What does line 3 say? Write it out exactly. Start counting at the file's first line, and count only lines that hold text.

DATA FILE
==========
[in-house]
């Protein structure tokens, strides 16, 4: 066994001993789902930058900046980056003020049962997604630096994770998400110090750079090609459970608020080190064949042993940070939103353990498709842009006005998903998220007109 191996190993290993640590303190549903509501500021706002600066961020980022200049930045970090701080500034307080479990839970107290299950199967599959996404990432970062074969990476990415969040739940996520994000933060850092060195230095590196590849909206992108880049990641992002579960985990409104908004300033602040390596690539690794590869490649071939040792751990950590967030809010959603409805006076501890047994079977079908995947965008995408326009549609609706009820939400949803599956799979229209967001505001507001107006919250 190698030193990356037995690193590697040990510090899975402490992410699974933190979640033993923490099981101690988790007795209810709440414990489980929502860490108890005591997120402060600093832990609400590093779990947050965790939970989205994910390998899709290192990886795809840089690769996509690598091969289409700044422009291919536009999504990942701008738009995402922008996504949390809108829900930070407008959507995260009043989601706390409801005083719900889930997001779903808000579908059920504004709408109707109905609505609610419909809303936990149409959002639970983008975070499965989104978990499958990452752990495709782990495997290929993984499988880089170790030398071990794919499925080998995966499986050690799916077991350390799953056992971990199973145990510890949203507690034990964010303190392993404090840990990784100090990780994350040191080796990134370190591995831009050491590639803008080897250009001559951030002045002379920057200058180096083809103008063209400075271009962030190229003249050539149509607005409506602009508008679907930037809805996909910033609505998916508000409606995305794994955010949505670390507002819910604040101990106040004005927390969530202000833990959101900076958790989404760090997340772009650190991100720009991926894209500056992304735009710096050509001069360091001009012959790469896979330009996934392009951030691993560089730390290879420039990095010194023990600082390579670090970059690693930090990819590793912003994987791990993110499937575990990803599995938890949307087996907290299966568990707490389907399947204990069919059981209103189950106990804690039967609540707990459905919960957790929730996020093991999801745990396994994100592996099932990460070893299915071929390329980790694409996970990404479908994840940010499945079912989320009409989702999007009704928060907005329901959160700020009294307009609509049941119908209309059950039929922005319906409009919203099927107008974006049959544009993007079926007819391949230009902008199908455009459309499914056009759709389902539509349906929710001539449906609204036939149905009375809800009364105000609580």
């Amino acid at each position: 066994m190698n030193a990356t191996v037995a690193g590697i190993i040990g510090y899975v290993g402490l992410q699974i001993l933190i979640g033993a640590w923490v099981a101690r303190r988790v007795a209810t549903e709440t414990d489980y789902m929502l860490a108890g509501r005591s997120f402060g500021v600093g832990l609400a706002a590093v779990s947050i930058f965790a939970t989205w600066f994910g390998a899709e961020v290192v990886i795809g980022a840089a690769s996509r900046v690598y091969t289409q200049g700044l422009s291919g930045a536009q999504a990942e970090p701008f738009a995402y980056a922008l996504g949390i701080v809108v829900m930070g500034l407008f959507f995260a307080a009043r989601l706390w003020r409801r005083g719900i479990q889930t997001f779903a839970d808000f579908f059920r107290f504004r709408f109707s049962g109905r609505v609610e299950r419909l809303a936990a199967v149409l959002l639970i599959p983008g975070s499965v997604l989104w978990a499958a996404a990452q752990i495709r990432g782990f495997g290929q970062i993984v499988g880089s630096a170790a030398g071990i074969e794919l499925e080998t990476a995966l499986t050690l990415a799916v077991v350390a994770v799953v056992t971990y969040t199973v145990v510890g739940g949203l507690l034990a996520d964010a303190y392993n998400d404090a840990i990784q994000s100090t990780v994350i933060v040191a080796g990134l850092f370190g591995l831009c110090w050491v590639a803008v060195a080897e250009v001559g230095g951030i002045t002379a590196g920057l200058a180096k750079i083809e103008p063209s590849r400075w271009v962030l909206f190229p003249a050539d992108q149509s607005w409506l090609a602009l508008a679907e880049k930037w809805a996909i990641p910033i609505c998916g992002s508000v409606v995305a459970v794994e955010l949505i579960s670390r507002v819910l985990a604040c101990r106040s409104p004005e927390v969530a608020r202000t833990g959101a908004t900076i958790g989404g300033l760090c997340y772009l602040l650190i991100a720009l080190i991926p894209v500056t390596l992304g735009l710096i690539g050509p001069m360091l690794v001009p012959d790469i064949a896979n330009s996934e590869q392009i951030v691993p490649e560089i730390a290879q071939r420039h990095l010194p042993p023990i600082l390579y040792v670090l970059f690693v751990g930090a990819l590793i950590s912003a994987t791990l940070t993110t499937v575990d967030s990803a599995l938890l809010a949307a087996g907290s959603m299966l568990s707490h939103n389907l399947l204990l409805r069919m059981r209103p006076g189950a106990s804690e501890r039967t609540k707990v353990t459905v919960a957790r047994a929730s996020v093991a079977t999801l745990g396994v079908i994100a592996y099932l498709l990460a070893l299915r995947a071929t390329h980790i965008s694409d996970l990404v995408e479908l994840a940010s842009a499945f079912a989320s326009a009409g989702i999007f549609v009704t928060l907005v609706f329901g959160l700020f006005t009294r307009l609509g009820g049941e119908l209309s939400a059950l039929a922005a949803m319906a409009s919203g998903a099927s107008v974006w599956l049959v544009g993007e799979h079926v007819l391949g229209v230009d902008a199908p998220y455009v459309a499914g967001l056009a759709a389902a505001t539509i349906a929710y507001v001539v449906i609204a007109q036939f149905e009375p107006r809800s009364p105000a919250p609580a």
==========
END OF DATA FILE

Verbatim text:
């Amino acid at each position: 066994m190698n030193a990356t191996v037995a690193g590697i190993i040990g510090y899975v290993g402490l992410q699974i001993l933190i979640g033993a640590w923490v099981a101690r303190r988790v007795a209810t549903e709440t414990d489980y789902m929502l860490a108890g509501r005591s997120f402060g500021v600093g832990l609400a706002a590093v779990s947050i930058f965790a939970t989205w600066f994910g390998a899709e961020v290192v990886i795809g980022a840089a690769s996509r900046v690598y091969t289409q200049g700044l422009s291919g930045a536009q999504a990942e970090p701008f738009a995402y980056a922008l996504g949390i701080v809108v829900m930070g500034l407008f959507f995260a307080a009043r989601l706390w003020r409801r005083g719900i479990q889930t997001f779903a839970d808000f579908f059920r107290f504004r709408f109707s049962g109905r609505v609610e299950r419909l809303a936990a199967v149409l959002l639970i599959p983008g975070s499965v997604l989104w978990a499958a996404a990452q752990i495709r990432g782990f495997g290929q970062i993984v499988g880089s630096a170790a030398g071990i074969e794919l499925e080998t990476a995966l499986t050690l990415a799916v077991v350390a994770v799953v056992t971990y969040t199973v145990v510890g739940g949203l507690l034990a996520d964010a303190y392993n998400d404090a840990i990784q994000s100090t990780v994350i933060v040191a080796g990134l850092f370190g591995l831009c110090w050491v590639a803008v060195a080897e250009v001559g230095g951030i002045t002379a590196g920057l200058a180096k750079i083809e103008p063209s590849r400075w271009v962030l909206f190229p003249a050539d992108q149509s607005w409506l090609a602009l508008a679907e880049k930037w809805a996909i990641p910033i609505c998916g992002s508000v409606v995305a459970v794994e955010l949505i579960s670390r507002v819910l985990a604040c101990r106040s409104p004005e927390v969530a608020r202000t833990g959101a908004t900076i958790g989404g300033l760090c997340y772009l602040l650190i991100a720009l080190i991926p894209v500056t390596l992304g735009l710096i690539g050509p001069m360091l690794v001009p012959d790469i064949a896979n330009s996934e590869q392009i951030v691993p490649e560089i730390a290879q071939r420039h990095l010194p042993p023990i600082l390579y040792v670090l970059f690693v751990g930090a990819l590793i950590s912003a994987t791990l940070t993110t499937v575990d967030s990803a599995l938890l809010a949307a087996g907290s959603m299966l568990s707490h939103n389907l399947l204990l409805r069919m059981r209103p006076g189950a106990s804690e501890r039967t609540k707990v353990t459905v919960a957790r047994a929730s996020v093991a079977t999801l745990g396994v079908i994100a592996y099932l498709l990460a070893l299915r995947a071929t390329h980790i965008s694409d996970l990404v995408e479908l994840a940010s842009a499945f079912a989320s326009a009409g989702i999007f549609v009704t928060l907005v609706f329901g959160l700020f006005t009294r307009l609509g009820g049941e119908l209309s939400a059950l039929a922005a949803m319906a409009s919203g998903a099927s107008v974006w599956l049959v544009g993007e799979h079926v007819l391949g229209v230009d902008a199908p998220y455009v459309a499914g967001l056009a759709a389902a505001t539509i349906a929710y507001v001539v449906i609204a007109q036939f149905e009375p107006r809800s009364p105000a919250p609580a």